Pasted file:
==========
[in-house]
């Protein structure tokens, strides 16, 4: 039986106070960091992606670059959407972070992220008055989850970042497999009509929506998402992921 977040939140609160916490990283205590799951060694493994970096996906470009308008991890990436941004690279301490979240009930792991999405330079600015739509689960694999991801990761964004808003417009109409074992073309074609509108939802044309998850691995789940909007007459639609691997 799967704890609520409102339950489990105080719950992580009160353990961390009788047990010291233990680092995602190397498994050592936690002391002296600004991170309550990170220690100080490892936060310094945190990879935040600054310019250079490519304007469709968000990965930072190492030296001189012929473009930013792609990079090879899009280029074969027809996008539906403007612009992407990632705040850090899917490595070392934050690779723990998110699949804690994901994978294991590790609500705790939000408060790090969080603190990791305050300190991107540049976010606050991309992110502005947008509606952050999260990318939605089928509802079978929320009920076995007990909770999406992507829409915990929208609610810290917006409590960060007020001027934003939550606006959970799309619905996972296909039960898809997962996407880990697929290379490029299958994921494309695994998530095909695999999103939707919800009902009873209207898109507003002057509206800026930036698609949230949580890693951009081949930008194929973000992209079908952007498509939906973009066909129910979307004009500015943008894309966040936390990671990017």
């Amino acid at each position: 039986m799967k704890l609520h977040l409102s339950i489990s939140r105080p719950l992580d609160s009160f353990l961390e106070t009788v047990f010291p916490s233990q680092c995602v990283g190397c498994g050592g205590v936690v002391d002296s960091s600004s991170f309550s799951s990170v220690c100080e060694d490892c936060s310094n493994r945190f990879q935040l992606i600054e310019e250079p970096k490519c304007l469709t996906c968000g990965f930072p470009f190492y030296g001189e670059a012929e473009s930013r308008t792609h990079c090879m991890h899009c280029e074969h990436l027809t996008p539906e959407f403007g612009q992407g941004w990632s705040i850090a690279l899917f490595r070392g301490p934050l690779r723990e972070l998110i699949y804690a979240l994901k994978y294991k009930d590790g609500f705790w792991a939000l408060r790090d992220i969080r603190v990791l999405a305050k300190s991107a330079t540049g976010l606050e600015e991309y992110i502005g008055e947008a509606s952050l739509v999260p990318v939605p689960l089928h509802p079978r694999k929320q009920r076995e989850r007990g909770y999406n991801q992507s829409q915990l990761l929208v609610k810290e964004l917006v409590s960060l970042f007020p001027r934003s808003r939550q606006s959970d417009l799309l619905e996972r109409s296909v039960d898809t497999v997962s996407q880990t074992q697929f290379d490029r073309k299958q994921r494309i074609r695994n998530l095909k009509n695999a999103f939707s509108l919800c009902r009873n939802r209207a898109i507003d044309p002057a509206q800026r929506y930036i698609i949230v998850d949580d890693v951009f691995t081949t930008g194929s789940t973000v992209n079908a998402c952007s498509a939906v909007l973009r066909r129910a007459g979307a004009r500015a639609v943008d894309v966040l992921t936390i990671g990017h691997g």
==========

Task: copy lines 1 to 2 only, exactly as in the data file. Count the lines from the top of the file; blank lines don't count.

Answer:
[in-house]
């Protein structure tokens, strides 16, 4: 039986106070960091992606670059959407972070992220008055989850970042497999009509929506998402992921 977040939140609160916490990283205590799951060694493994970096996906470009308008991890990436941004690279301490979240009930792991999405330079600015739509689960694999991801990761964004808003417009109409074992073309074609509108939802044309998850691995789940909007007459639609691997 799967704890609520409102339950489990105080719950992580009160353990961390009788047990010291233990680092995602190397498994050592936690002391002296600004991170309550990170220690100080490892936060310094945190990879935040600054310019250079490519304007469709968000990965930072190492030296001189012929473009930013792609990079090879899009280029074969027809996008539906403007612009992407990632705040850090899917490595070392934050690779723990998110699949804690994901994978294991590790609500705790939000408060790090969080603190990791305050300190991107540049976010606050991309992110502005947008509606952050999260990318939605089928509802079978929320009920076995007990909770999406992507829409915990929208609610810290917006409590960060007020001027934003939550606006959970799309619905996972296909039960898809997962996407880990697929290379490029299958994921494309695994998530095909695999999103939707919800009902009873209207898109507003002057509206800026930036698609949230949580890693951009081949930008194929973000992209079908952007498509939906973009066909129910979307004009500015943008894309966040936390990671990017």